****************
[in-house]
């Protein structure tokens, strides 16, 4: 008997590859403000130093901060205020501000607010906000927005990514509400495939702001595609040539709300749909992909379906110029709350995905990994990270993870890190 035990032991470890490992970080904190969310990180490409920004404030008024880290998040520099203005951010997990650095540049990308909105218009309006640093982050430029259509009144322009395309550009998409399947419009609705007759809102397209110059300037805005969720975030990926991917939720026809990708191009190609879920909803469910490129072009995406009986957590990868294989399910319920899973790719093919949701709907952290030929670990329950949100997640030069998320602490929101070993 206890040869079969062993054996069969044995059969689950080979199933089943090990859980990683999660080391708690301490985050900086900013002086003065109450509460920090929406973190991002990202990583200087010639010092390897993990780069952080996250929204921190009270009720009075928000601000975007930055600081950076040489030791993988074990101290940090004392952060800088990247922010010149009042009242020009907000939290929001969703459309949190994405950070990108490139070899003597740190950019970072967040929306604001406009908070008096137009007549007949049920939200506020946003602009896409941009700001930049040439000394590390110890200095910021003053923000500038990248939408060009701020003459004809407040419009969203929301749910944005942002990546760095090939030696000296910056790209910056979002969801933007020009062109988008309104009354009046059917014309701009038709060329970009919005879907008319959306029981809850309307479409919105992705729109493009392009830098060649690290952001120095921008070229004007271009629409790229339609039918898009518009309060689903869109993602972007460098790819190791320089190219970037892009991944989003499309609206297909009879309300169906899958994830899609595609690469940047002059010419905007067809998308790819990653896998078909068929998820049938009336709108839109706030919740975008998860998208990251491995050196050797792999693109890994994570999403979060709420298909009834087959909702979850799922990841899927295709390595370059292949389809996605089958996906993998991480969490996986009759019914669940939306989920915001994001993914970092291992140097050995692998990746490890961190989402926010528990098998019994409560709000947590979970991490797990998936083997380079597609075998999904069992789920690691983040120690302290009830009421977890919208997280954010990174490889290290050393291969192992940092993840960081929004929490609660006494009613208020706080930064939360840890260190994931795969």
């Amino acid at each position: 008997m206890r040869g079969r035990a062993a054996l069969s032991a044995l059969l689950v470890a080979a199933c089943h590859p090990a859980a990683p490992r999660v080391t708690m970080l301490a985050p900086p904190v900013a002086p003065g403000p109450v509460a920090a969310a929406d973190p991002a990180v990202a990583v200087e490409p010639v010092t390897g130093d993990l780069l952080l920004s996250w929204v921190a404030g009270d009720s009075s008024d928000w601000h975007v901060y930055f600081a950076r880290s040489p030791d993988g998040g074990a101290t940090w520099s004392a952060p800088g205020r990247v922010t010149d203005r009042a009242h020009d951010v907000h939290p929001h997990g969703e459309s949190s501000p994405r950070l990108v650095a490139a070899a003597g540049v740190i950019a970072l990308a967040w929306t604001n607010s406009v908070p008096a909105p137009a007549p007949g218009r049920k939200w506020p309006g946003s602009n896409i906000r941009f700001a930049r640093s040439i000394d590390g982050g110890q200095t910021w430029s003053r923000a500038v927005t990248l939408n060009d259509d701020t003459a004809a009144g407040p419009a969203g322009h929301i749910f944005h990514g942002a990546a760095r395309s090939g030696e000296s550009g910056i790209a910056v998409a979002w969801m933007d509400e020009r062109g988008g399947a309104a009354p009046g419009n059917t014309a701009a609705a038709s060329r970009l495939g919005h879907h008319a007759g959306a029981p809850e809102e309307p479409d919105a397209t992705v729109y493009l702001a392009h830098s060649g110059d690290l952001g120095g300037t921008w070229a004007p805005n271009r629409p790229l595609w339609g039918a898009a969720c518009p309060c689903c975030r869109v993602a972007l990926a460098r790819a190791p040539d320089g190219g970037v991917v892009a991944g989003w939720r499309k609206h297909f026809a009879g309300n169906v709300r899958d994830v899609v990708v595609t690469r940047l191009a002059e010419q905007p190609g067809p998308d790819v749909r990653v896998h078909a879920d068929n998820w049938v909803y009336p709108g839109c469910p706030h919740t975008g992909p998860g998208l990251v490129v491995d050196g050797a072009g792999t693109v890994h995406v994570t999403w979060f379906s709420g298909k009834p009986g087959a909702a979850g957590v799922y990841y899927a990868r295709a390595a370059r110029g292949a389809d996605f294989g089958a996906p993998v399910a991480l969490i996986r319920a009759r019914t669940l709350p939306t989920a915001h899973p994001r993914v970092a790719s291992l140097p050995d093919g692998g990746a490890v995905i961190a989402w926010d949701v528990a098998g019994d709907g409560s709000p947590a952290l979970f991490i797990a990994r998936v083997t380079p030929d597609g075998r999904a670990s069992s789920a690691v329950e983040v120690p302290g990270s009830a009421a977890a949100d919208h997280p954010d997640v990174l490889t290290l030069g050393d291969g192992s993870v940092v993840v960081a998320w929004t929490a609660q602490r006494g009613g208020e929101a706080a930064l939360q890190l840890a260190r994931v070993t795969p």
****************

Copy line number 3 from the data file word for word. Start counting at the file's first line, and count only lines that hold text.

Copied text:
């Amino acid at each position: 008997m206890r040869g079969r035990a062993a054996l069969s032991a044995l059969l689950v470890a080979a199933c089943h590859p090990a859980a990683p490992r999660v080391t708690m970080l301490a985050p900086p904190v900013a002086p003065g403000p109450v509460a920090a969310a929406d973190p991002a990180v990202a990583v200087e490409p010639v010092t390897g130093d993990l780069l952080l920004s996250w929204v921190a404030g009270d009720s009075s008024d928000w601000h975007v901060y930055f600081a950076r880290s040489p030791d993988g998040g074990a101290t940090w520099s004392a952060p800088g205020r990247v922010t010149d203005r009042a009242h020009d951010v907000h939290p929001h997990g969703e459309s949190s501000p994405r950070l990108v650095a490139a070899a003597g540049v740190i950019a970072l990308a967040w929306t604001n607010s406009v908070p008096a909105p137009a007549p007949g218009r049920k939200w506020p309006g946003s602009n896409i906000r941009f700001a930049r640093s040439i000394d590390g982050g110890q200095t910021w430029s003053r923000a500038v927005t990248l939408n060009d259509d701020t003459a004809a009144g407040p419009a969203g322009h929301i749910f944005h990514g942002a990546a760095r395309s090939g030696e000296s550009g910056i790209a910056v998409a979002w969801m933007d509400e020009r062109g988008g399947a309104a009354p009046g419009n059917t014309a701009a609705a038709s060329r970009l495939g919005h879907h008319a007759g959306a029981p809850e809102e309307p479409d919105a397209t992705v729109y493009l702001a392009h830098s060649g110059d690290l952001g120095g300037t921008w070229a004007p805005n271009r629409p790229l595609w339609g039918a898009a969720c518009p309060c689903c975030r869109v993602a972007l990926a460098r790819a190791p040539d320089g190219g970037v991917v892009a991944g989003w939720r499309k609206h297909f026809a009879g309300n169906v709300r899958d994830v899609v990708v595609t690469r940047l191009a002059e010419q905007p190609g067809p998308d790819v749909r990653v896998h078909a879920d068929n998820w049938v909803y009336p709108g839109c469910p706030h919740t975008g992909p998860g998208l990251v490129v491995d050196g050797a072009g792999t693109v890994h995406v994570t999403w979060f379906s709420g298909k009834p009986g087959a909702a979850g957590v799922y990841y899927a990868r295709a390595a370059r110029g292949a389809d996605f294989g089958a996906p993998v399910a991480l969490i996986r319920a009759r019914t669940l709350p939306t989920a915001h899973p994001r993914v970092a790719s291992l140097p050995d093919g692998g990746a490890v995905i961190a989402w926010d949701v528990a098998g019994d709907g409560s709000p947590a952290l979970f991490i797990a990994r998936v083997t380079p030929d597609g075998r999904a670990s069992s789920a690691v329950e983040v120690p302290g990270s009830a009421a977890a949100d919208h997280p954010d997640v990174l490889t290290l030069g050393d291969g192992s993870v940092v993840v960081a998320w929004t929490a609660q602490r006494g009613g208020e929101a706080a930064l939360q890190l840890a260190r994931v070993t795969p």